Negligence in McKinney Car Accident Cases
The biggest factors when considering negligence in McKinney car accident cases depends on the degree of choices poor made by each driver. Each driver on the road makes a series of choices and as more dangerous choices are made, it is more likely that fault is apportioned to the driver.
Liability for an accident is not just about the fact that a person was hit, but whether the choices made were hazardous. The more dangerous the choices, the higher the degree of fault. An experienced car accident attorney can help you seek damages for the harm you have suffered.
Common Causes of McKinney Car Accidents
Distracted driving can be cause for negligence in McKinney car accident cases. It is well known that driving while operating a cell phone is not safe. When a person chooses to not look at the road and chooses instead to drive while looking at their cellphone, or chooses to be distracted while texting or doing something else while driving, their choices are put in stark contrast to the jury. There is a greater likelihood of that person being assigned a higher degree of fault.
Texas law has cases specifically hold that the driving facts are not severable from the damage facts. The issue of the dangerous activity always comes into play. For the personal injury lawyer preparing a case, it is important to find every factor that makes the at-fault person’s driving dangerous.
There are many factors that can be involved in a vehicle accident. If a driver runs a red light at an intersection, a car accident lawyer may look at the intersection to identify other factors that might have contributed to just how dangerous the driving choices were in that case, such as schools or churches nearby, and bicycle or motorcycle traffic at that intersection.
Defining Comparative Negligence
Modified comparative negligence in McKinney car accident cases is considered the state-wide standard to determine the amount of recovery an injured person receives. When an injured person has some degree of fault in the injury, they may get some reduced recovery. As long as the injured person is not primarily at fault, and that means 51 percent or above, for causing an injury, each person is responsible for their own percentage of fault causing the injuries.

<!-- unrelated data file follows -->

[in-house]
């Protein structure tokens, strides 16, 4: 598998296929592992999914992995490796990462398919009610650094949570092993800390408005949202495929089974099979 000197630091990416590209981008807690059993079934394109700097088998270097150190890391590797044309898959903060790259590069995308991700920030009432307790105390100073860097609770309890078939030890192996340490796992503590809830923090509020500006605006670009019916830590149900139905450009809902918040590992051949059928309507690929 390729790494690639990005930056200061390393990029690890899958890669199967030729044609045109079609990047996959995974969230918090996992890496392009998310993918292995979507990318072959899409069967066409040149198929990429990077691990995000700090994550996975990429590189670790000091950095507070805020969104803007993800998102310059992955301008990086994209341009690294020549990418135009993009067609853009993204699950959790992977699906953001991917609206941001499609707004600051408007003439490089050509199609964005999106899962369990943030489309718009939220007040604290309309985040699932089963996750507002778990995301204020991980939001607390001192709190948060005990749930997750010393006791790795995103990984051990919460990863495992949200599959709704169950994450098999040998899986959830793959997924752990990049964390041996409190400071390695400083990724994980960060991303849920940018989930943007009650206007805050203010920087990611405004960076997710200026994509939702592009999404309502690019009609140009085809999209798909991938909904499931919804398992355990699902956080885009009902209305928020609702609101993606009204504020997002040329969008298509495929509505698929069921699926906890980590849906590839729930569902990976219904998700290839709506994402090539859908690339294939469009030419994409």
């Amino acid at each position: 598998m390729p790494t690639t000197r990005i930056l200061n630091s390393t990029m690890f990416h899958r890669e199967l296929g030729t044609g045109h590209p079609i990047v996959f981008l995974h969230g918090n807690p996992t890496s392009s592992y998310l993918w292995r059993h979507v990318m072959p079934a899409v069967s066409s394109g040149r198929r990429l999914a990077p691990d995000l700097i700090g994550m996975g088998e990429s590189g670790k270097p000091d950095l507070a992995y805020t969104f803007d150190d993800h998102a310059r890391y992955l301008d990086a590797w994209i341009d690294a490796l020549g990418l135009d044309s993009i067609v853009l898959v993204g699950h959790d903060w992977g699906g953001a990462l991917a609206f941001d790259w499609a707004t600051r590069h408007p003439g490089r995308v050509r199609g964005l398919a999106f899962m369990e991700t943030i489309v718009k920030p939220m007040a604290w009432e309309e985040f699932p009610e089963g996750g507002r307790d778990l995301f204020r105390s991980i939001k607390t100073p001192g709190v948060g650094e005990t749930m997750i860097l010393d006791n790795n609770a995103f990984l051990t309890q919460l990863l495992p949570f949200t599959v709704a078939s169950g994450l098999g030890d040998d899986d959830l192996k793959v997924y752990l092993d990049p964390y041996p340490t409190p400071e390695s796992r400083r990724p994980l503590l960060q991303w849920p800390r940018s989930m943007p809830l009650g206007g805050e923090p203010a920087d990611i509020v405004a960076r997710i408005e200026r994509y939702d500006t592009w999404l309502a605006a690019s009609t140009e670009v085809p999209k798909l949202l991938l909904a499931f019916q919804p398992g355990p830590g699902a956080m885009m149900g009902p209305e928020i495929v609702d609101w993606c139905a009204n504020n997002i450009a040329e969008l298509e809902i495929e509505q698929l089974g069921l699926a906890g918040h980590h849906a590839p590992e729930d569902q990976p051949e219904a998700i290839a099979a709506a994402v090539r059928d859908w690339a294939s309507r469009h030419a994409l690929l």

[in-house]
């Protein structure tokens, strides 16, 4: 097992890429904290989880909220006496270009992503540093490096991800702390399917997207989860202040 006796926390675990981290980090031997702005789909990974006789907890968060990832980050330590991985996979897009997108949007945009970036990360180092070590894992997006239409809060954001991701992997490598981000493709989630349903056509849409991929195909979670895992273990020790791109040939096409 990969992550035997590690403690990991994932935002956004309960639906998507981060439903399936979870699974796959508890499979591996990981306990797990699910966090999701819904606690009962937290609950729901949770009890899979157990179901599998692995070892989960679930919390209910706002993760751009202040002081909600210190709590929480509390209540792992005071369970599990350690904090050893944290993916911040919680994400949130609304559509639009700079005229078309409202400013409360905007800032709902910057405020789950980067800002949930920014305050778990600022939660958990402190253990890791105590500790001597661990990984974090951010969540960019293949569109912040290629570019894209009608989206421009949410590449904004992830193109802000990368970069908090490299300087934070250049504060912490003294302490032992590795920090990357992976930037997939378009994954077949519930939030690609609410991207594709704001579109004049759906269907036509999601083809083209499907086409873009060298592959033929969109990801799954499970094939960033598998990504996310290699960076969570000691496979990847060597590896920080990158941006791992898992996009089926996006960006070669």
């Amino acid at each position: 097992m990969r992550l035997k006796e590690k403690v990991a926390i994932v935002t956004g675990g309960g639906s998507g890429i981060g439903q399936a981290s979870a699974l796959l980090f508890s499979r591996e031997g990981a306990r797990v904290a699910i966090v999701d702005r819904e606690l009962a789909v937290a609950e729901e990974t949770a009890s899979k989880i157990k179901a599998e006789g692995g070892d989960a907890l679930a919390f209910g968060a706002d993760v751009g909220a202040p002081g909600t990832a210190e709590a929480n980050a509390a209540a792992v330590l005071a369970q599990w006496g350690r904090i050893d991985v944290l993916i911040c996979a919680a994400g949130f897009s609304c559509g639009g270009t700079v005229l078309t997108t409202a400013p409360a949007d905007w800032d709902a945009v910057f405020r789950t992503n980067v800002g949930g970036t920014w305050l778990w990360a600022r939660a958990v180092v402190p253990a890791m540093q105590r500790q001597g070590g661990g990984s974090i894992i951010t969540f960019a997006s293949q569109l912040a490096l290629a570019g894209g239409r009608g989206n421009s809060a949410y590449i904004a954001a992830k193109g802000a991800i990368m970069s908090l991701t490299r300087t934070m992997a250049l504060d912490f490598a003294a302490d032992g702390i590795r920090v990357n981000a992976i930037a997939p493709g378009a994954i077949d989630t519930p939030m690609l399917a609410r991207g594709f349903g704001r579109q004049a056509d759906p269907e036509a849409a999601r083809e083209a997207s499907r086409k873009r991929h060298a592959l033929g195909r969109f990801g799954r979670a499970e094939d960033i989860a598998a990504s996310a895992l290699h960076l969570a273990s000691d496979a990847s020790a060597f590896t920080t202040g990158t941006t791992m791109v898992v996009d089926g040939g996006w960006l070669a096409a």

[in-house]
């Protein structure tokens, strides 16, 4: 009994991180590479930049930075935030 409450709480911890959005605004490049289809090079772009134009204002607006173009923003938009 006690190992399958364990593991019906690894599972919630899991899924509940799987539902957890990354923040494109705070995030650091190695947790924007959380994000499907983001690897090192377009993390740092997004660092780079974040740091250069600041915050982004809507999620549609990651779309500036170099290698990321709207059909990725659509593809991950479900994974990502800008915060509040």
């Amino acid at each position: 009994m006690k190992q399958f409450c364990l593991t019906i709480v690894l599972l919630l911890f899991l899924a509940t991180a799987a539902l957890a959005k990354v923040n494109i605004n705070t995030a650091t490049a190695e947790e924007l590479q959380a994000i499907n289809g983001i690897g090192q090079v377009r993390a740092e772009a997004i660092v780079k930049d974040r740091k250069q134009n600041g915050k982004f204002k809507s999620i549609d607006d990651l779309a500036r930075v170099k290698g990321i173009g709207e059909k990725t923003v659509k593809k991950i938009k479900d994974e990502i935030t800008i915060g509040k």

Classifying Roles Determining Fault for a Crash
A case in which an injured party may have some fault can negatively affect the value of the case. In some cases, because the degree of fault is split due to the degree of serious injuries, claims may not be feasible at all. That is especially true when there is a significant chance of bad fault-finding against the injured party or if, after reductions, the damages do not warrant a lawsuit.
Driving facts come into play when apportioning fault between the parties. When there are multiple percentages of fault dependent upon the at-fault nature of the person, the assignment of fault comes down to the individual facts of each case such as speeds, location, and distance in a car wreck case.
The law refers to it as comparative negligence with a 51 percent-bar rule. When someone is found more than 50 percent at fault, they can be held for all of the injuries a person sustained that was not caused by that person. If there is a car wreck and the injured person is found to be 0 percent at fault.
How Does One’s Role Impact Recovery?
One defendant is found to be 70 percent at fault and another defendant is found to be 30 percent at fault. In that scenario, the plaintiff can recover 30 percent from the person who is 30 percent at fault and 70 percent from the other person. The injured person could collect 100 percent from the primarily at-fault defendant, the 70 percent at-fault defendant, and then that defendant can go after the other person for their money.
That can be really important in cases in which defendants are not solvent or do not have adequate insurance money to take care of the plaintiff’s injuries. Too often, the person who has a huge percentage of the fault does not have adequate insurance or adequate assets to fully pay back the person they harmed.
Calculation of Car Crash Damages
If someone has a relatively minor injury that is believed to result in $10,000 of damages to them. Hypothetically, the jury puts 40 percent responsibility on the plaintiff and 60 percent on the defendant. In that scenario, the injured party’s total damages of $10,000 are reduced by the part they are at fault for which is 40 percent. That reduces the amount of damages by $4,000, so $6,000 is all that they can recover from the at-fault person.
Sometimes, damages for negligence in McKinney car accident cases may not be economically feasible. It may cost more money and time to put the case together than a person can recover. Assignment of damages is always case-by-case-specific. The greater the degree of impairment, the greater the degree of damages, the more likely it is that the case can be economically feasible; regardless of whether the plaintiff can recover 100 percent of the damages for what happened to them.